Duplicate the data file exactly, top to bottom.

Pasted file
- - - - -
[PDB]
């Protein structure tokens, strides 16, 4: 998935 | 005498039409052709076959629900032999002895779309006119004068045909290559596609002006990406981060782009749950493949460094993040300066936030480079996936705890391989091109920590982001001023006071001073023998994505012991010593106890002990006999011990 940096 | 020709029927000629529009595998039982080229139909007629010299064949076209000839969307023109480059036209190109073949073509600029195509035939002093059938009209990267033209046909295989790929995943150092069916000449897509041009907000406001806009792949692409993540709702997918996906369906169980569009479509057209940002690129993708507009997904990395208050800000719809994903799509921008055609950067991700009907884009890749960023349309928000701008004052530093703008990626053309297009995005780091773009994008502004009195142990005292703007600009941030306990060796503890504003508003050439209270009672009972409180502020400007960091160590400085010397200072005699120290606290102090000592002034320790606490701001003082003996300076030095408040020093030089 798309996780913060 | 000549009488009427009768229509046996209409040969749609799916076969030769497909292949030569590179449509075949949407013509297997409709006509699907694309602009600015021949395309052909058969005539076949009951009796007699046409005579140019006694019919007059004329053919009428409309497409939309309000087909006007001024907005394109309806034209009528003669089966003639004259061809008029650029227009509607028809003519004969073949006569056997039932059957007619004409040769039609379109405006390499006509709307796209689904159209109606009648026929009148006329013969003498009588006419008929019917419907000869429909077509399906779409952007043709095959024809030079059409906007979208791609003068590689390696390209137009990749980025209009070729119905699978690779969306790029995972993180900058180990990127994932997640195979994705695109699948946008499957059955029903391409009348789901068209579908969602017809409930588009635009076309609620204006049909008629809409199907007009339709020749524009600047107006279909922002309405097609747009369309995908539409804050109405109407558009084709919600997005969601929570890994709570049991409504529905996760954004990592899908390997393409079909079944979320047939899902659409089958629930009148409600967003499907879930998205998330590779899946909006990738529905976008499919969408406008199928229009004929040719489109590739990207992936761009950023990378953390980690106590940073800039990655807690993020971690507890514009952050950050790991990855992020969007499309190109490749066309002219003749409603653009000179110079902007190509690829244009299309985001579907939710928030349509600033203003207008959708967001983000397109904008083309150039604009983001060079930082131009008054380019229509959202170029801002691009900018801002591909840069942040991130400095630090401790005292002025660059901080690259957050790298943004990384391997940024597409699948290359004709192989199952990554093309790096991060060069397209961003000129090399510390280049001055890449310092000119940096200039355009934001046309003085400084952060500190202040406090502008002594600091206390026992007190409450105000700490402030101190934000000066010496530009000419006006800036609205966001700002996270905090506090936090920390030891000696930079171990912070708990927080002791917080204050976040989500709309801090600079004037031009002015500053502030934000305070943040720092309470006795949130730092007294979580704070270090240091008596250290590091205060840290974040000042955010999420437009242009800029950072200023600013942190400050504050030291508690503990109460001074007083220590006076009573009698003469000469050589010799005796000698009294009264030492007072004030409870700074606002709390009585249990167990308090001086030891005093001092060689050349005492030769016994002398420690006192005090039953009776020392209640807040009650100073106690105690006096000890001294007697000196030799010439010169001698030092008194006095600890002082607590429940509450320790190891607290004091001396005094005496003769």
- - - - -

[PDB]
């Protein structure tokens, strides 16, 4: 998935 | 005498039409052709076959629900032999002895779309006119004068045909290559596609002006990406981060782009749950493949460094993040300066936030480079996936705890391989091109920590982001001023006071001073023998994505012991010593106890002990006999011990 940096 | 020709029927000629529009595998039982080229139909007629010299064949076209000839969307023109480059036209190109073949073509600029195509035939002093059938009209990267033209046909295989790929995943150092069916000449897509041009907000406001806009792949692409993540709702997918996906369906169980569009479509057209940002690129993708507009997904990395208050800000719809994903799509921008055609950067991700009907884009890749960023349309928000701008004052530093703008990626053309297009995005780091773009994008502004009195142990005292703007600009941030306990060796503890504003508003050439209270009672009972409180502020400007960091160590400085010397200072005699120290606290102090000592002034320790606490701001003082003996300076030095408040020093030089 798309996780913060 | 000549009488009427009768229509046996209409040969749609799916076969030769497909292949030569590179449509075949949407013509297997409709006509699907694309602009600015021949395309052909058969005539076949009951009796007699046409005579140019006694019919007059004329053919009428409309497409939309309000087909006007001024907005394109309806034209009528003669089966003639004259061809008029650029227009509607028809003519004969073949006569056997039932059957007619004409040769039609379109405006390499006509709307796209689904159209109606009648026929009148006329013969003498009588006419008929019917419907000869429909077509399906779409952007043709095959024809030079059409906007979208791609003068590689390696390209137009990749980025209009070729119905699978690779969306790029995972993180900058180990990127994932997640195979994705695109699948946008499957059955029903391409009348789901068209579908969602017809409930588009635009076309609620204006049909008629809409199907007009339709020749524009600047107006279909922002309405097609747009369309995908539409804050109405109407558009084709919600997005969601929570890994709570049991409504529905996760954004990592899908390997393409079909079944979320047939899902659409089958629930009148409600967003499907879930998205998330590779899946909006990738529905976008499919969408406008199928229009004929040719489109590739990207992936761009950023990378953390980690106590940073800039990655807690993020971690507890514009952050950050790991990855992020969007499309190109490749066309002219003749409603653009000179110079902007190509690829244009299309985001579907939710928030349509600033203003207008959708967001983000397109904008083309150039604009983001060079930082131009008054380019229509959202170029801002691009900018801002591909840069942040991130400095630090401790005292002025660059901080690259957050790298943004990384391997940024597409699948290359004709192989199952990554093309790096991060060069397209961003000129090399510390280049001055890449310092000119940096200039355009934001046309003085400084952060500190202040406090502008002594600091206390026992007190409450105000700490402030101190934000000066010496530009000419006006800036609205966001700002996270905090506090936090920390030891000696930079171990912070708990927080002791917080204050976040989500709309801090600079004037031009002015500053502030934000305070943040720092309470006795949130730092007294979580704070270090240091008596250290590091205060840290974040000042955010999420437009242009800029950072200023600013942190400050504050030291508690503990109460001074007083220590006076009573009698003469000469050589010799005796000698009294009264030492007072004030409870700074606002709390009585249990167990308090001086030891005093001092060689050349005492030769016994002398420690006192005090039953009776020392209640807040009650100073106690105690006096000890001294007697000196030799010439010169001698030092008194006095600890002082607590429940509450320790190891607290004091001396005094005496003769």